California sheriff blames 'cartel-style shooting' on state's 'soft-on-crime approach'

A California sheriff is blaming the "cartel-style" murders of six people on what he says is the state's "soft-on-crime" approach to law and order.

A mother and her 10-month-old baby were among the six who died in the "execution-style" shootings Tuesday, Tulare County Sheriff Mike Boudreaux said.

Boudreaux provided updates in news conferences throughout the day Tuesday about the shootings that occurred about 3:30 a.m. in Goshen, California. He cautioned members of the public not to listen to information on social media but to get updates from his office.

He said the shootings were "like a cartel-style execution," weren’t random, were cartel/gang related and occurred because of California’s “soft-on-crime approach.”

Boudreaux said one of the victims, Eladio Parraz, Jr., “was already [being held] on felony convictions, was in possession of ammunition, felon in possession of a firearm, felon in possession of a short-barreled rifle, felon in possession of an assault weapon, a loaded weapon, in possession of a firearm, and possession of a controlled substance. He unfortunately was able to bail out four days later.”

Last week, a search warrant was executed for drugs at the location where the shooting occurred, at the victims’ home on Harvest Avenue between Road 68 and Kame Drive, authorities said.

“We have to begin holding people accountable for violent crimes," Boudreaux said. "People who use guns who are criminals need to be held accountable … for those who are drug dealing up and down the state of California, providing narcotics in our communities, providing an unsafe environment … we have to take a very strong approach when it comes to our justice program.”

While crime has escalated over the last few years after the legislature and Gov. Gavin Newsom changed policies and as judges release defendants accused of violent crimes on bail, Mexican cartel violence is also escalating in a state where fentanyl and other drugs are pouring in through its southern border at an unprecedented rate and volume, authorities say.

Boudreaux said of the shootings, "We believe this is very targeted. This is very personal and we also believe this is a message being sent."

He told the Los Angeles Times the murders were “specifically connected” to a Mexican cartel but wouldn’t specify which one. “The level of violence,” he said, wasn’t a “run-of-the-mill, low-end gang member.”

Tulare County is tied to “some of the most prominent – and violent – figures of Mexico’s recent drug wars,” Rachel Myrow with the Los Angeles Times tweeted, “including Jose Maria Guizar Valencia, a former leader of the brutal Zetas cartel, who was born there.”

The Sinaloa Cartel primarily controls the Mexican border shared with California, stretching across Arizona, New Mexico and to the Big Bend region of Texas, law enforcement officials have explained to The Center Square. But after its leader, El Chapo, was arrested a few years ago, and his son was recently arrested in Mexico, cartel and gang violence is erupting on Mexican and American streets as they fight to control a multi-billion-dollar business of drug and human trafficking, authorities say.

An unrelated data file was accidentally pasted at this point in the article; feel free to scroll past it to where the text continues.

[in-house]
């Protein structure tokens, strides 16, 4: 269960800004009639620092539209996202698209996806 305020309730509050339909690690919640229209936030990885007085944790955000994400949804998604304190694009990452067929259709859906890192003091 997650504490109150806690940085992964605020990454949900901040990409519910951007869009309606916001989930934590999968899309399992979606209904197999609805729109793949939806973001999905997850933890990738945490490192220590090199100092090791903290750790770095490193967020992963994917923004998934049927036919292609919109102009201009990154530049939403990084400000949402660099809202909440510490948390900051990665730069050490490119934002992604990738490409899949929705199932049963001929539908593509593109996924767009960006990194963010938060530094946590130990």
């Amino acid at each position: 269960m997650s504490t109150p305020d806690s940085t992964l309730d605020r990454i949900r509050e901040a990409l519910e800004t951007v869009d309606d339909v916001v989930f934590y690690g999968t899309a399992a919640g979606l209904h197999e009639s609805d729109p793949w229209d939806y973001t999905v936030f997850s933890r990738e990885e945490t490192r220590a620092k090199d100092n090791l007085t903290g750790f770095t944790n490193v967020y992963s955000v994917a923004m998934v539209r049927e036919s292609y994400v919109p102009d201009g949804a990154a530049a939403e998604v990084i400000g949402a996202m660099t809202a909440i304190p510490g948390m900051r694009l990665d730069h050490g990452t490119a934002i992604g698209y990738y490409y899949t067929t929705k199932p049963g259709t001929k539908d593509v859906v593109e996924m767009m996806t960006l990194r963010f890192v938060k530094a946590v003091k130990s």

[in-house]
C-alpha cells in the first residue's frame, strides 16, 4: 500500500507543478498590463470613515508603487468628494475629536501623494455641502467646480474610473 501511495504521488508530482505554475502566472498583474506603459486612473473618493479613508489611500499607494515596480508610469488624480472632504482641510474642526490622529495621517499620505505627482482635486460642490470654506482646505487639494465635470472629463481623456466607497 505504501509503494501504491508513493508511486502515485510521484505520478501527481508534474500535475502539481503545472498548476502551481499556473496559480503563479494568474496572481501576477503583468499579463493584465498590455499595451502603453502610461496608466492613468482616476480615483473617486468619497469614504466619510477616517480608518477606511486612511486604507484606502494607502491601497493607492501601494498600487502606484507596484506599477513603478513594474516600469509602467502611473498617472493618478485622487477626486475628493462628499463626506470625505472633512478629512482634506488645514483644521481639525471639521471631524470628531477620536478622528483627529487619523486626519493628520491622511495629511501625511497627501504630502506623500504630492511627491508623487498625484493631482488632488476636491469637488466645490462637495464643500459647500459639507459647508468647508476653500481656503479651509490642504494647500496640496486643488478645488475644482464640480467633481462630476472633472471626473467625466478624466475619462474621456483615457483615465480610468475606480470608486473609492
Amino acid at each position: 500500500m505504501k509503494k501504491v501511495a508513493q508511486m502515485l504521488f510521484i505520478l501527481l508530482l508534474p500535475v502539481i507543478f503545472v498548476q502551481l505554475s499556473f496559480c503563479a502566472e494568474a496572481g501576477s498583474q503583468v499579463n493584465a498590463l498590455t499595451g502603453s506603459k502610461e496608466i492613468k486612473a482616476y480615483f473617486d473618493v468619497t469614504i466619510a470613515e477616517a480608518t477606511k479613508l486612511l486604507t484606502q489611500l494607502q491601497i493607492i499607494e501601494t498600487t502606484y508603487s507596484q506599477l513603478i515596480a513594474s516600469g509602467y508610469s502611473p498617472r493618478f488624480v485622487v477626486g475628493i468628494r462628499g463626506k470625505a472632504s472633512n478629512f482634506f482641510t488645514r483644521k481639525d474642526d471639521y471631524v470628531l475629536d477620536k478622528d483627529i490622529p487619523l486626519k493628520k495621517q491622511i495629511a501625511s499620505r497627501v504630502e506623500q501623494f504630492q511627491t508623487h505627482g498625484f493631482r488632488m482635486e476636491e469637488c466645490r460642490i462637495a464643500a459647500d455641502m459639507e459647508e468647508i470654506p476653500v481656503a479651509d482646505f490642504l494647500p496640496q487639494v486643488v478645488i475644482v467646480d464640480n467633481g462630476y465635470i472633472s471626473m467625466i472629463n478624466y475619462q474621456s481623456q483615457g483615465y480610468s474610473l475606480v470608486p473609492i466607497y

While Tulare County doesn’t share a physical border with Mexico, its rural community located roughly five hours north by car, a little over 300 miles, isn’t immune to cartel violence. Texas communities located the same distance from the border are also suffering from cartel and gang related violence. In Texas, Gov. Greg Abbott, in response to the Biden administration’s border policies, launched Operation Lone Star to thwart cartel and gang activity stemming from the border. Abbott argues Biden administration policies are emboldening the cartels and designated two cartels last year as Foreign Terrorist Organizations.

One OLS task force, led by Goliad County Sheriff Roy Boyd, spans multiple rural counties located several hundred miles north of the Texas-Mexico border.

While the shooting of a young mother and her 10-month-old baby is creating shockwaves in social media and news outlets, Boyd says no one should be surprised. These types of executions are “not as uncommon as many would like to believe,” he told The Center Square. “In countries like Mexico, life has little-to-no value to the cartels and their operatives.”

Boyd also reiterates that Americans are not immune from cartel violence because “cartel sicarios operate throughout the United States enforcing the unholy business model of various Mexican cartels.

“After interviewing contract killers in Texas, I can attest to the fact that they kidnap and murder for small amounts of money without regard for sex or age of their targets. And it happens with a frequency that would shock the conscious of most Americans,” he said.

While Texas has borne the brunt of nearly 1.8 million people illegally entering in fiscal 2022, over 300,000 were apprehended or reported evading capture by Border Patrol agents after illegally entering California in fiscal 2022, according to Border Patrol data obtained by The Center Square. And while Texas shares the largest border with Mexico of 1,254 miles, California’s smallest shared border of 137 miles hasn’t deterred the unprecedented amount of drugs pouring through, border agents say.

U.S. Attorney for the Southern District of California Randy Grossman has expressed alarm about San Diego becoming “the epicenter of fentanyl trafficking into the United States.” Over 60% of fentanyl that’s been seized nationwide has been seized in San Diego and Imperial counties, he said.

“Unfortunately, with the encouragement of our federal government through its open border policy, Mexican cartels have an open invitation to expand their empires throughout the U.S. With the continued influx of illegal aliens, we can only expect more crime like this,” Boyd said.

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